this error in heat exchange through the walls translates to an error of less than 0.5 %
in cooling capacity.
The walls of the indoor room are composed of four layers of polyisocyanurate
foam insulation with a total thickness of approximately 12 in. Since this foam has an
R-value of 7.2 (hr-ft2_oF/Btu) per inch, the total R-value for the walls is approximately
86. These insulating foam walls are entirely supported by a aluminum unistrut frame
located completely within the indoor room. This method of support eliminates virtually
all wall penetrations along with their associated conduction and infiltration heat losses.
In fact, the only penetrations through the wall are made by the electrical supply and
instrumentation wires contained in PVC conduit. The conductivity of PVC conduit is
smaller than that of traditional steel conduit, and, hence, conduction heat exchange is
minimized to the maximum extent possible. Moreover, each of these conduit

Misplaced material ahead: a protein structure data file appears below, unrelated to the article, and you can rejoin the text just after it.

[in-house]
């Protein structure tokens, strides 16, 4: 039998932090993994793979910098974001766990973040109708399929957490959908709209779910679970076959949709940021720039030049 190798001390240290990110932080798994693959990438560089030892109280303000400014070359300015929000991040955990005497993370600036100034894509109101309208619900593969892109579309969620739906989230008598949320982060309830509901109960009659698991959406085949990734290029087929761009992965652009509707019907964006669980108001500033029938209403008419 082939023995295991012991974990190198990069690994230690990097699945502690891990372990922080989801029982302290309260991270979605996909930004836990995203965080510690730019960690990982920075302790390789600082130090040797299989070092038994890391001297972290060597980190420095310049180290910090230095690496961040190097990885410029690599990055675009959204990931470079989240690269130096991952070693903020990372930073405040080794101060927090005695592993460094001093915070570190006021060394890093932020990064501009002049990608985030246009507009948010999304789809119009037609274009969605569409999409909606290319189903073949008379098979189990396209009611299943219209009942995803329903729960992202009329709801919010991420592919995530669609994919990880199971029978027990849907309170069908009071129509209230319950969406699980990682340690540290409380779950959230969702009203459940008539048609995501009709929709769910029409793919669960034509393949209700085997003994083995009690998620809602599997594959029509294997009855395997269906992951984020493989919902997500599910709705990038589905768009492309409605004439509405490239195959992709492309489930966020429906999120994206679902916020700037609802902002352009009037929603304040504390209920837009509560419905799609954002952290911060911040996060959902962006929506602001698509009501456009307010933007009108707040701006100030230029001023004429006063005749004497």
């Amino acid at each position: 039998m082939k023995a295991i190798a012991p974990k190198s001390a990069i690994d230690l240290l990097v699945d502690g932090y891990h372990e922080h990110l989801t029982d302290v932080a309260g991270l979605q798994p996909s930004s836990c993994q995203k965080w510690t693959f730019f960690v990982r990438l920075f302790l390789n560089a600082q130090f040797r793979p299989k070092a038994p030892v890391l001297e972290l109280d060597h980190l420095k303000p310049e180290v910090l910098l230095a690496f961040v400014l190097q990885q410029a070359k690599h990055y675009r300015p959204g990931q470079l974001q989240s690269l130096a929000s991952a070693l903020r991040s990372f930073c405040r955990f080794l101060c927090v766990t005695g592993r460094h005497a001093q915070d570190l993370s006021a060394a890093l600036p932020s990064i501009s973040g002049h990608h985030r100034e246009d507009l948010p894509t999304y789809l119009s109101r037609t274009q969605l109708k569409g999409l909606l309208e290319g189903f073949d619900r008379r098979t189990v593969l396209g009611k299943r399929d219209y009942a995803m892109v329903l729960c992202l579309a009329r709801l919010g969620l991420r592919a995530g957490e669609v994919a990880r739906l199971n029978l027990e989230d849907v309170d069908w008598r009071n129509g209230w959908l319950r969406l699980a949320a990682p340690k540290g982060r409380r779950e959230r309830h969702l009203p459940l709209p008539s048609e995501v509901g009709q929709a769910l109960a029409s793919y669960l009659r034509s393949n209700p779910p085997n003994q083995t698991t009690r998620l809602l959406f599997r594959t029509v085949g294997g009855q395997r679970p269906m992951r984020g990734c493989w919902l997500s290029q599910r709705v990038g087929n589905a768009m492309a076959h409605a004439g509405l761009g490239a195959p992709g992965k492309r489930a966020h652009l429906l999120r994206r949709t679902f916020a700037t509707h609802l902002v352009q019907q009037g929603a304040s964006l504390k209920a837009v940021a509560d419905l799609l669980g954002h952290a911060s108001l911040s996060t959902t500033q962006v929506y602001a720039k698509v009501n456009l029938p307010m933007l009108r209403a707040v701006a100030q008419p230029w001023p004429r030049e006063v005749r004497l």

penetrations is carefully sealed around its circumference at the point where it exits the
wall to prevent infiltration and moisture absorption into the foam. The penetrations are
also stuffed with insulation and sealed with silicone caulk on both sides of the wall to
prevent infiltration through the conduits. These measures provide an indoor
calorimetry chamber with a very low heat transfer as is verified experimentally in
Chapter 3.
Throughout the design and construction, we sought to exclude all moisture-
absorbing materials from the indoor room and to carefully seal the walls to eliminate all
paths for moisture transfer. The walls are built of four layers of foam board which are
glued together. The outer three of these layers are faced on both sides with aluminum
foil. The inner layer, which is in direct contact with the moist air of the indoor room,
has a heavy embossed aluminum laminate facing. As each layer was applied, the
joints between the foam boards were carefully sealed with silicone caulk and then